P6.5 M unpaid allowances land Mokaila’s ministry in court

  • Transport Ministry employees in court over unpaid allowances
  • Employees owed over P6.5 million-claim


Fifty-four industrial class workers employed by the Ministry of Transport and Communications are in court, following a dispute over unpaid allowances.
The employees demand P6 685 067 in payments from government, this being allowances accrued since 1995.
According to a declaration recently filed by the employees at Gaborone High Court, the ministry has been breaching the Public Service Management Directive of 1995, which states that all industrial class employees who spend weekends away from their duty station are entitled to their full wages plus overtime and subsistence allowance.
They noted that the directive which was issued to all government ministries and departments effective from 20th June 1995, precisely states that if the industrial employee is called to perform any official duties during Saturday or Sunday, he/she will be paid the normal rate multiplied by two. The ministry has however declined paying employees following the directive, they stated.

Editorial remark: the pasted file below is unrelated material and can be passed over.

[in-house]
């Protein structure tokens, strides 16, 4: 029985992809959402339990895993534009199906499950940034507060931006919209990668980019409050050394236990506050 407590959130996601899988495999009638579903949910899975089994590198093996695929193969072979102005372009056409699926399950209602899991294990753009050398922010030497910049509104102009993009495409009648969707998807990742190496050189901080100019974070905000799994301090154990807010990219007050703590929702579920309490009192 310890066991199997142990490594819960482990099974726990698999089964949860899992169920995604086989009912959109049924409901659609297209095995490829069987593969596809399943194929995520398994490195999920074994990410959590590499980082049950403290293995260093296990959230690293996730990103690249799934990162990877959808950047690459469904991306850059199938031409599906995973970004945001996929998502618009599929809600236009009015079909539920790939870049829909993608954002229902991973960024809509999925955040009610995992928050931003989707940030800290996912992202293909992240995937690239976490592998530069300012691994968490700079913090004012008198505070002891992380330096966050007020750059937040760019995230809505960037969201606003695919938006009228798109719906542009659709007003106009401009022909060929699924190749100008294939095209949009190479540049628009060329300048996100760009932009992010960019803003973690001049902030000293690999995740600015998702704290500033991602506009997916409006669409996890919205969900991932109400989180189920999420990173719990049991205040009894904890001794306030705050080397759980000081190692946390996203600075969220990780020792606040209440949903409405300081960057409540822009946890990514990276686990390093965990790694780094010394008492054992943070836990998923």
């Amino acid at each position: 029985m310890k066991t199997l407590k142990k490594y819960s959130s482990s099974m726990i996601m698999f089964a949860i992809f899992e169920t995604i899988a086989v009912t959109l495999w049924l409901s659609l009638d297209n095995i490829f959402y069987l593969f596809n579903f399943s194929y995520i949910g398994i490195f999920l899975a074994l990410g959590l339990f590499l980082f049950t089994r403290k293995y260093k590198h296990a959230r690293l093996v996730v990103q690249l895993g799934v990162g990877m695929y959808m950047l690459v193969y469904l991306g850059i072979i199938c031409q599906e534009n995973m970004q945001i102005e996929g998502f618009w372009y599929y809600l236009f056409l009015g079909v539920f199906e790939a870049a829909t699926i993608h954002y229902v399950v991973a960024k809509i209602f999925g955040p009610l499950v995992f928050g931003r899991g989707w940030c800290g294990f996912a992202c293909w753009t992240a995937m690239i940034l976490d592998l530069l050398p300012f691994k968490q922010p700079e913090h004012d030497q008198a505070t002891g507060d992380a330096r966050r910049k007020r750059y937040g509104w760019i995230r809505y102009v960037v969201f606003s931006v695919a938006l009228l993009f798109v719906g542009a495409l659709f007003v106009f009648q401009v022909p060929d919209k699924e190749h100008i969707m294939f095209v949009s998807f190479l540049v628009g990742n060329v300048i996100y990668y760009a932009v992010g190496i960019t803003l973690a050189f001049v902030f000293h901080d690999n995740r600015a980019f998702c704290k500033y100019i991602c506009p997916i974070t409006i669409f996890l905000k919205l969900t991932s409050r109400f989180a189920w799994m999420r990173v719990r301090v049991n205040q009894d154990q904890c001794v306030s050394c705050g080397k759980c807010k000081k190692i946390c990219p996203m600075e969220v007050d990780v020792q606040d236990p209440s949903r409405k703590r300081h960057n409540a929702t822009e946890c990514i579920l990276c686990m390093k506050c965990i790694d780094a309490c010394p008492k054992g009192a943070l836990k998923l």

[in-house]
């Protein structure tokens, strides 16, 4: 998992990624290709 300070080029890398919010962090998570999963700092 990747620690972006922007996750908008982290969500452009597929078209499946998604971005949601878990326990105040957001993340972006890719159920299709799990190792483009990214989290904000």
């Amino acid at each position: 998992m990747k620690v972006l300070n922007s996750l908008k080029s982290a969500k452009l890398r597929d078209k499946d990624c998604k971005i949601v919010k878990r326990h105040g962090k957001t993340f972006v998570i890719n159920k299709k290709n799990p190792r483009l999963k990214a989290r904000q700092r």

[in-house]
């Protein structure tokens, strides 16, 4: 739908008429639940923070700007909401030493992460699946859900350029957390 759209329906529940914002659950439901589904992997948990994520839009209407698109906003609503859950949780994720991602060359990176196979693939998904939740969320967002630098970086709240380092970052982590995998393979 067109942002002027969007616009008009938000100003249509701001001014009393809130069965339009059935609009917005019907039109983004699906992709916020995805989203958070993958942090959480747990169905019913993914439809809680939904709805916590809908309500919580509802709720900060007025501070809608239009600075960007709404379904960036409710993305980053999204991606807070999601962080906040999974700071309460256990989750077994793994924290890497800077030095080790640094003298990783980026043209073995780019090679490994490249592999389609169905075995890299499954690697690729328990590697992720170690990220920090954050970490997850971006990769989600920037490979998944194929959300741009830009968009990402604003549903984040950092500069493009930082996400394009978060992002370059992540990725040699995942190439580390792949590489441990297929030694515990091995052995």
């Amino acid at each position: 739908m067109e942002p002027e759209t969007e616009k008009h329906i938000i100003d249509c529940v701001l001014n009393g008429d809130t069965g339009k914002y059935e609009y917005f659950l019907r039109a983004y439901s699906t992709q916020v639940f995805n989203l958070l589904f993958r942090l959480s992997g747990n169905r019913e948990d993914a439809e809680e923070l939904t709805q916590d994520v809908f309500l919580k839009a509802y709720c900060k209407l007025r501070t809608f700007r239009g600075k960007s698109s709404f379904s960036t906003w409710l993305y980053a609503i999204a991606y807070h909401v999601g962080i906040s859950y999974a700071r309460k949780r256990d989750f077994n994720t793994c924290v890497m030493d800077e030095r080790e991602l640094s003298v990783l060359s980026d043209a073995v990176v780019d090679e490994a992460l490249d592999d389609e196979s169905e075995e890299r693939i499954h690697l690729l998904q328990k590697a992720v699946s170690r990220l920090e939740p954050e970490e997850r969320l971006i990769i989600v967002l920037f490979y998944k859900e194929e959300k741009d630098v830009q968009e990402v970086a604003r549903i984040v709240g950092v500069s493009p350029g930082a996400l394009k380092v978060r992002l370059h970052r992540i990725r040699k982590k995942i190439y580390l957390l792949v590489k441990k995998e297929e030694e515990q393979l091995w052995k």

“We have pursued this matter and made numerous representations to the Ministry leadership since the issuance of the directive and have tried to no avail seek and exhausted all internal remedies,” they say in the declaration.
Their lawyer, Othusiste Mbeha of Duma Boko associates, has raised concern that the Ministry of Transport continues to deploy employees on trips during weekends and public holidays without paying them allowances. “Rather, the employees are only offered and paid commuted subsistence allowance each time they work during weekends and public holidays. To circumvent its obligation to pay, the Ministry has devised a stratagem that is not only an unfair labour practice but is also wrongful, as the Ministry now keeps on conveniently transferring the employees from one category to other categories as and when such employees have to work on weekends or during public holidays,” he stated
Justice Tshepo Motswagole is yet to set dates for argument on the matter following  an initial case management that took place last week.